WASHINGTON (Reuters) - United Airlines is putting the finishing touches on an order for at least 100 Boeing Co 737 narrowbody jets potentially worth $10 billion at list prices, industry sources said on Thursday.
The order could increase to as many as 200 jets if United exercises about 100 options to buy other narrowbodies. The deal will feature mainly Boeing's upcoming 737 MAX, an upgraded, fuel-efficient version of the company's best-selling 737, said the sources who are close to the negotiations.
The sources declined to be identified because the negotiations are private and the deal is not yet final.
The order will also include some of the current model of the 737, the Next-Generation, they said. The sources said the two sides were still deciding the number of Next Generation 737s that will be part of the order.
The deal could be completed in the next few weeks, and the number of firm orders is still subject to change, the sources said.
A spokeswoman for United's parent, United Continental Holdings, declined to comment as did a Boeing spokesman.
Negotiations for this order have been underway since last year with both Boeing and its European rival Airbus bidding. Industry watchers had expected the number of firm orders to be closer to 200, and that the order could be split between the two plane makers.
The MAX lists for about $100 million, depending on the model. But customers often negotiate prices well below list.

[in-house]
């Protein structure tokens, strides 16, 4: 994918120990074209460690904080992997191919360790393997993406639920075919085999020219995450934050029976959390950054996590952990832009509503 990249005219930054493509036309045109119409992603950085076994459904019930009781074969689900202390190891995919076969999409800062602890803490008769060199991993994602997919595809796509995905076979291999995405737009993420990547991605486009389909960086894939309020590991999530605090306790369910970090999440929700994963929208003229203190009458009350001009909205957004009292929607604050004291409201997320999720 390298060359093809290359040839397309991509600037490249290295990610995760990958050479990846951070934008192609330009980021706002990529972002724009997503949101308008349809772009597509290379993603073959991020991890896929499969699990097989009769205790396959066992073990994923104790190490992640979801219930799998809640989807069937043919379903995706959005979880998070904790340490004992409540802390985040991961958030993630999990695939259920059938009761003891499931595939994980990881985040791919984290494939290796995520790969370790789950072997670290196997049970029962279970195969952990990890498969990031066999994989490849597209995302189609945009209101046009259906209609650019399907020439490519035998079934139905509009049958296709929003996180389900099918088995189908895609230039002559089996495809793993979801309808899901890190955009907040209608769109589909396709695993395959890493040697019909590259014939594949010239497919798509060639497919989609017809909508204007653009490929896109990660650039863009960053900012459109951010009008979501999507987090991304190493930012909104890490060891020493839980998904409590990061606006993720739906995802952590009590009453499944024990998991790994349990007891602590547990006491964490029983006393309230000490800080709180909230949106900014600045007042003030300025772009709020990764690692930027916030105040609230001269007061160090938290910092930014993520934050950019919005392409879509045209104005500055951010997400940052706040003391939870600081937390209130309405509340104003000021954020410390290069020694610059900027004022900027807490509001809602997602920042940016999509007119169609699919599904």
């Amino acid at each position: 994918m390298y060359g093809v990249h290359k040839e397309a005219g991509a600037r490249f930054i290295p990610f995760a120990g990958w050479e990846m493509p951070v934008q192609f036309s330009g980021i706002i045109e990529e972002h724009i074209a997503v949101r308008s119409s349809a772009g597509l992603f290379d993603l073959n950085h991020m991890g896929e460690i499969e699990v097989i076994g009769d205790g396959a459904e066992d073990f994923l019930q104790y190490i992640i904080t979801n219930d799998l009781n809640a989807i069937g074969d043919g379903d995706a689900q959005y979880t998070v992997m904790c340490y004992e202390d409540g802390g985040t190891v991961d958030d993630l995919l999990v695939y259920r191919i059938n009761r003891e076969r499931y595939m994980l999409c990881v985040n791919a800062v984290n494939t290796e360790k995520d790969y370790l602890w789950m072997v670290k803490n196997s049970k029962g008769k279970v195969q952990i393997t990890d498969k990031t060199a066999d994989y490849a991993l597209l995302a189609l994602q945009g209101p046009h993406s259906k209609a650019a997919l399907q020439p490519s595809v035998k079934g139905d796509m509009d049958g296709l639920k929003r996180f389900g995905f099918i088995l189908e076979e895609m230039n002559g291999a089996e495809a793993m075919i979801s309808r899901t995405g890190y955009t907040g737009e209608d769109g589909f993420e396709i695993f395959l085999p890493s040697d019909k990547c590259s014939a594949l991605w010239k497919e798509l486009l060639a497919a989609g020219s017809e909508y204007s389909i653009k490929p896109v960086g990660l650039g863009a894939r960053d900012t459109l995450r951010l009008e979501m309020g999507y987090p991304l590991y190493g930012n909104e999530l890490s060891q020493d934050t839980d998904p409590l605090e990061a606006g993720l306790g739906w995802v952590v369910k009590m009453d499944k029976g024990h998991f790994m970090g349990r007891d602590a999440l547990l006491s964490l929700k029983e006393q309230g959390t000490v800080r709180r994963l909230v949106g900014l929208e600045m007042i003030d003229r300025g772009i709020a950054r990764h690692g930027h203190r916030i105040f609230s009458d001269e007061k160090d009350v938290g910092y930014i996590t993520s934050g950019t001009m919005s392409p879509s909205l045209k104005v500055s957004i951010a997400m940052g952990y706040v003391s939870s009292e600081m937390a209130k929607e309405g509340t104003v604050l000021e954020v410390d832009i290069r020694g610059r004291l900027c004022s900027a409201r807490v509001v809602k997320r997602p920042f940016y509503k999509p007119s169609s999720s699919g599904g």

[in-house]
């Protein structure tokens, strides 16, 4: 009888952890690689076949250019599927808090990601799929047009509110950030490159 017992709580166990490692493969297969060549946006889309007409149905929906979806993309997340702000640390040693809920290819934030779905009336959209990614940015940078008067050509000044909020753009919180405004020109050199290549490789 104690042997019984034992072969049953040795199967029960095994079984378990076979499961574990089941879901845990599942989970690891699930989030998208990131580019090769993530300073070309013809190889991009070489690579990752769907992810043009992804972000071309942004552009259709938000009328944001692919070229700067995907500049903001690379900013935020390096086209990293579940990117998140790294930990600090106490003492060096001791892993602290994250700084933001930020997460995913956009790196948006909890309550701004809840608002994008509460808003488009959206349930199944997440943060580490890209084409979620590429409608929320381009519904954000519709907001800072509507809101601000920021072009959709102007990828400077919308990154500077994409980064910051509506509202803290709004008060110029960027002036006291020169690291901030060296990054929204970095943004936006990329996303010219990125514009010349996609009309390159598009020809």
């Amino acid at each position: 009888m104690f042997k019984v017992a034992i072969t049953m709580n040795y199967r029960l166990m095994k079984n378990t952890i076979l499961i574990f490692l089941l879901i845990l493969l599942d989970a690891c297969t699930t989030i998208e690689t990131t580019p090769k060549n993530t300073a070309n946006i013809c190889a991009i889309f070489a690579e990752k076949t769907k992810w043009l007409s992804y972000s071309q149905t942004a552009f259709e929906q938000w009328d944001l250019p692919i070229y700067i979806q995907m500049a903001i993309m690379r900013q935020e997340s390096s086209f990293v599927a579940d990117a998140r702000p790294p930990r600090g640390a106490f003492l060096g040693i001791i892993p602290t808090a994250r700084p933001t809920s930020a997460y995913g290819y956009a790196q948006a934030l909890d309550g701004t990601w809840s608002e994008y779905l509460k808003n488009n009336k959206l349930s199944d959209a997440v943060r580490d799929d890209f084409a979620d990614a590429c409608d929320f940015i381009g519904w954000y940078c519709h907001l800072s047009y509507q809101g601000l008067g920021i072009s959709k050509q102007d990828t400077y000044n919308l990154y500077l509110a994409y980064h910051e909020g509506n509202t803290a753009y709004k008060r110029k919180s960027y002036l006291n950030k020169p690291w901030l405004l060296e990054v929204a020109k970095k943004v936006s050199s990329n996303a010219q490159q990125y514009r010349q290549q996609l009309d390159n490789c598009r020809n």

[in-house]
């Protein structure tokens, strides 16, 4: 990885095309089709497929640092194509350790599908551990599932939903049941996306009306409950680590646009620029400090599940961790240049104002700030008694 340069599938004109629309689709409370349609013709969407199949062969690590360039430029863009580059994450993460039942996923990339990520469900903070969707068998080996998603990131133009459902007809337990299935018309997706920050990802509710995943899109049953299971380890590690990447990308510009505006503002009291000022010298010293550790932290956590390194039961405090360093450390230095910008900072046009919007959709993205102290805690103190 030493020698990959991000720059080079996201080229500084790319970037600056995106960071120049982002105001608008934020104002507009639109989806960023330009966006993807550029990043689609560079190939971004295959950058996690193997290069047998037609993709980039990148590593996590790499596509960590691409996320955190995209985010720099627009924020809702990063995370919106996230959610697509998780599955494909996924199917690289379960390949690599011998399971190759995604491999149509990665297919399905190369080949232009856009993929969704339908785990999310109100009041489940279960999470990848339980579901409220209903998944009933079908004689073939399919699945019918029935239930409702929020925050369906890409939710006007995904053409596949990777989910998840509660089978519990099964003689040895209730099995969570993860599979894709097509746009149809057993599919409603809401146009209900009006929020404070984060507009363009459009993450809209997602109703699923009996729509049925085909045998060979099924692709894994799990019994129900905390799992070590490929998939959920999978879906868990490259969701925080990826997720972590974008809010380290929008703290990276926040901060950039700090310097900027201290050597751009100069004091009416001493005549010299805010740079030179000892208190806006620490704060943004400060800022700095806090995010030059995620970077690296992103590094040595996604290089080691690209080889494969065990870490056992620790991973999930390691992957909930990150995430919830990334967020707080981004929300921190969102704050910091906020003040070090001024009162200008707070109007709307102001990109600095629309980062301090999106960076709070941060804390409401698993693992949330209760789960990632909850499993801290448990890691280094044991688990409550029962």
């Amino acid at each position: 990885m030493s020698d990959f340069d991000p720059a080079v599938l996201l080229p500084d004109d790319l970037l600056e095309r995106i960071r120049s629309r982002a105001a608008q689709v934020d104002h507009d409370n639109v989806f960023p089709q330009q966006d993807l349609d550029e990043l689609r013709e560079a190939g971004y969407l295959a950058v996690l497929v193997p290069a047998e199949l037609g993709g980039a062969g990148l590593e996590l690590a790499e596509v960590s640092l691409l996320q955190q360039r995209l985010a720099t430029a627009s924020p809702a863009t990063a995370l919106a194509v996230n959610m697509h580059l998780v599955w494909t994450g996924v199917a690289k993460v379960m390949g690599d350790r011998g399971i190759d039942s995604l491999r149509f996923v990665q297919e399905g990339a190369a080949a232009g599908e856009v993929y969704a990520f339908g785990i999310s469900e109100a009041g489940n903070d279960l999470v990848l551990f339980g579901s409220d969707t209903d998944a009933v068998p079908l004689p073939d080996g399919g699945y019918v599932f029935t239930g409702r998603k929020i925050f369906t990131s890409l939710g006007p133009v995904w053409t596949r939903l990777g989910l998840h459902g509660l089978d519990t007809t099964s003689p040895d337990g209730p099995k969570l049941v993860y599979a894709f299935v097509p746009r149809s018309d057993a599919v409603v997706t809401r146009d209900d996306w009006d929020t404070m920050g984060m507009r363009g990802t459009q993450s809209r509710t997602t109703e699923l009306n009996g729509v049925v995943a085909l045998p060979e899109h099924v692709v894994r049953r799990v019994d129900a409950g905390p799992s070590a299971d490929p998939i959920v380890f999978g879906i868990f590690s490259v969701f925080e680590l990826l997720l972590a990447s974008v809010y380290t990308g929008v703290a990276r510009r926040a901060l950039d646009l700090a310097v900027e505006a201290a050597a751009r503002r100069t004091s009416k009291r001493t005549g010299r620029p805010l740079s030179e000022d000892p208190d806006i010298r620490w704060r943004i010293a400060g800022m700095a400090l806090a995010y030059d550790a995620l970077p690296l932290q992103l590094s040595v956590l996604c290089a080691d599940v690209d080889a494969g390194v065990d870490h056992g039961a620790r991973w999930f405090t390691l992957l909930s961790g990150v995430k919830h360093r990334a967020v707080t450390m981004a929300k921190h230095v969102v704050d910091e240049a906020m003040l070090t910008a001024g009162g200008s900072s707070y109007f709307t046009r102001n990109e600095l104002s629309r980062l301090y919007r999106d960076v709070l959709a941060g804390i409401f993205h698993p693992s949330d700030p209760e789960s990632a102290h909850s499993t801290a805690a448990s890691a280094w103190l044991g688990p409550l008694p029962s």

Boeing and Airbus, the world's two largest plane makers, are competing for customers for the next versions of their best-selling narrowbodies.
The 737 MAX, due to enter service in 2017, battles the Airbus A320neo, due to enter service in 2015. Both planes promise double-digit fuel savings.
Narrowbody jets are the industry's workhorse, feeding the big hubs or operating quick turnarounds for low-cost carriers.
Boeing, which hopes to overtake Airbus in orders this year, has taken more than 1,000 orders and provisional orders for the MAX. Airbus had taken 1,289 firm orders and 266 provisional orders for the neo as at the end of March.
On Wednesday, Boeing unveiled a new wingtip device that gives operators of the MAX fuel savings of 1.5 percent on top of the 10-12 percent savings the company says it can deliver by putting new engines in the 737.
Last month, Boeing unveiled several design choices meant to lower weight and wind-resistance for the MAX. The plane-maker said it had decided on an 8-inch nose gear extension to give ground clearance for a larger engine fan.
Southwest Airlines will be the first operator of the MAX, but Boeing won its first provisional order from AMR Corp's American Airlines last year.
United Airlines is the world's largest airline. It was formed from a 2010 merger of United and Continental Airlines. The company has a fleet of about 700 airplanes made by Boeing and Airbus.
Reporting Kyle Peterson in Chicago; Additional reporting by Tim Hepher in Paris; Editing by Richard Pullin